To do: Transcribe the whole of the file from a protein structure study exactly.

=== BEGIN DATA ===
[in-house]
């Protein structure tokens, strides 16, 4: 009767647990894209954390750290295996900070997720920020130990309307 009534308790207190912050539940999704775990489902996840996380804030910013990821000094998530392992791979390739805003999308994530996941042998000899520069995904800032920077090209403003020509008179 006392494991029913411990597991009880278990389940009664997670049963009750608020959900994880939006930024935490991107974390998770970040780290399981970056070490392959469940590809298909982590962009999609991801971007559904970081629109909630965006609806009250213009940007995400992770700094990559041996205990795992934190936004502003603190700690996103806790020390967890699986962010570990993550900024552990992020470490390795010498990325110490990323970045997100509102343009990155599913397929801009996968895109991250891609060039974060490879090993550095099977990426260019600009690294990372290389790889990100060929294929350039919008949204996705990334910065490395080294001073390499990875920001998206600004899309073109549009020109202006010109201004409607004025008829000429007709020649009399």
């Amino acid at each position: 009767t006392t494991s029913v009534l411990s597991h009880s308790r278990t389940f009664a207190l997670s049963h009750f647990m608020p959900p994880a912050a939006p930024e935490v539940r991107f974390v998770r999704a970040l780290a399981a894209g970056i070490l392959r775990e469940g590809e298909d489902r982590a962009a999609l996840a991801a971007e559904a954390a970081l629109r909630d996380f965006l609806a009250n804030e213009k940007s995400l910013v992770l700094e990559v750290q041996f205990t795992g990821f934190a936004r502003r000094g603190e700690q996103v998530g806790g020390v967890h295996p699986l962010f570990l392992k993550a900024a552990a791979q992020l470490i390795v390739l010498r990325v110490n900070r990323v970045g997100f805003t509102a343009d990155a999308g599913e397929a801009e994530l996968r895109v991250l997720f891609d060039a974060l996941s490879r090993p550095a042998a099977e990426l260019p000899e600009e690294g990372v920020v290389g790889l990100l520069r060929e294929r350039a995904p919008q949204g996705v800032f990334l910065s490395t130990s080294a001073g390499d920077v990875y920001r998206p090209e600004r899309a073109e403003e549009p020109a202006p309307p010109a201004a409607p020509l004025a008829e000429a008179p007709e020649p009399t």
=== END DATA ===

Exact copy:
[in-house]
């Protein structure tokens, strides 16, 4: 009767647990894209954390750290295996900070997720920020130990309307 009534308790207190912050539940999704775990489902996840996380804030910013990821000094998530392992791979390739805003999308994530996941042998000899520069995904800032920077090209403003020509008179 006392494991029913411990597991009880278990389940009664997670049963009750608020959900994880939006930024935490991107974390998770970040780290399981970056070490392959469940590809298909982590962009999609991801971007559904970081629109909630965006609806009250213009940007995400992770700094990559041996205990795992934190936004502003603190700690996103806790020390967890699986962010570990993550900024552990992020470490390795010498990325110490990323970045997100509102343009990155599913397929801009996968895109991250891609060039974060490879090993550095099977990426260019600009690294990372290389790889990100060929294929350039919008949204996705990334910065490395080294001073390499990875920001998206600004899309073109549009020109202006010109201004409607004025008829000429007709020649009399």
């Amino acid at each position: 009767t006392t494991s029913v009534l411990s597991h009880s308790r278990t389940f009664a207190l997670s049963h009750f647990m608020p959900p994880a912050a939006p930024e935490v539940r991107f974390v998770r999704a970040l780290a399981a894209g970056i070490l392959r775990e469940g590809e298909d489902r982590a962009a999609l996840a991801a971007e559904a954390a970081l629109r909630d996380f965006l609806a009250n804030e213009k940007s995400l910013v992770l700094e990559v750290q041996f205990t795992g990821f934190a936004r502003r000094g603190e700690q996103v998530g806790g020390v967890h295996p699986l962010f570990l392992k993550a900024a552990a791979q992020l470490i390795v390739l010498r990325v110490n900070r990323v970045g997100f805003t509102a343009d990155a999308g599913e397929a801009e994530l996968r895109v991250l997720f891609d060039a974060l996941s490879r090993p550095a042998a099977e990426l260019p000899e600009e690294g990372v920020v290389g790889l990100l520069r060929e294929r350039a995904p919008q949204g996705v800032f990334l910065s490395t130990s080294a001073g390499d920077v990875y920001r998206p090209e600004r899309a073109e403003e549009p020109a202006p309307p010109a201004a409607p020509l004025a008829e000429a008179p007709e020649p009399t």